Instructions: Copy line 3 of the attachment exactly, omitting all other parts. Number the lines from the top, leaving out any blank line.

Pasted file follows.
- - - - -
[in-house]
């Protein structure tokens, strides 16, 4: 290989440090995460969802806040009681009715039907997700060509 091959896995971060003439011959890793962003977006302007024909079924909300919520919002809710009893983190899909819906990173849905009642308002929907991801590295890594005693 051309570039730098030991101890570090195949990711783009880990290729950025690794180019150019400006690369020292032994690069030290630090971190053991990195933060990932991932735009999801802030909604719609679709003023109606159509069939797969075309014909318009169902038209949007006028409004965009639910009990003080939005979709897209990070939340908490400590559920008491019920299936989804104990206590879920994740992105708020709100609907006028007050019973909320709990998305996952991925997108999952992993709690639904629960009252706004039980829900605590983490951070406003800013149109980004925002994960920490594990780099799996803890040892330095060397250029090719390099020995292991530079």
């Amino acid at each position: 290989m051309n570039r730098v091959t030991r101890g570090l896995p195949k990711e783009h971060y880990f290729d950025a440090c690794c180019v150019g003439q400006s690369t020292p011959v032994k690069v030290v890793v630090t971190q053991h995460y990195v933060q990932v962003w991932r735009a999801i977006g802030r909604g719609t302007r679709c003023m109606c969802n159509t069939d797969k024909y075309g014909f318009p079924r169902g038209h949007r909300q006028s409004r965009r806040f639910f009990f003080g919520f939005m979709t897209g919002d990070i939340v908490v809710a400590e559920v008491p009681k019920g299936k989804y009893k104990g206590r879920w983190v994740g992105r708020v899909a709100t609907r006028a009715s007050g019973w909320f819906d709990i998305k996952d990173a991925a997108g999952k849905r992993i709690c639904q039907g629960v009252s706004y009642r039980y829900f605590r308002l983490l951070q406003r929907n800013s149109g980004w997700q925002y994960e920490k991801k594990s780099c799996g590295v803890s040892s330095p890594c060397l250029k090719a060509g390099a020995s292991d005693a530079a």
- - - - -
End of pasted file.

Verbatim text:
């Amino acid at each position: 290989m051309n570039r730098v091959t030991r101890g570090l896995p195949k990711e783009h971060y880990f290729d950025a440090c690794c180019v150019g003439q400006s690369t020292p011959v032994k690069v030290v890793v630090t971190q053991h995460y990195v933060q990932v962003w991932r735009a999801i977006g802030r909604g719609t302007r679709c003023m109606c969802n159509t069939d797969k024909y075309g014909f318009p079924r169902g038209h949007r909300q006028s409004r965009r806040f639910f009990f003080g919520f939005m979709t897209g919002d990070i939340v908490v809710a400590e559920v008491p009681k019920g299936k989804y009893k104990g206590r879920w983190v994740g992105r708020v899909a709100t609907r006028a009715s007050g019973w909320f819906d709990i998305k996952d990173a991925a997108g999952k849905r992993i709690c639904q039907g629960v009252s706004y009642r039980y829900f605590r308002l983490l951070q406003r929907n800013s149109g980004w997700q925002y994960e920490k991801k594990s780099c799996g590295v803890s040892s330095p890594c060397l250029k090719a060509g390099a020995s292991d005693a530079a």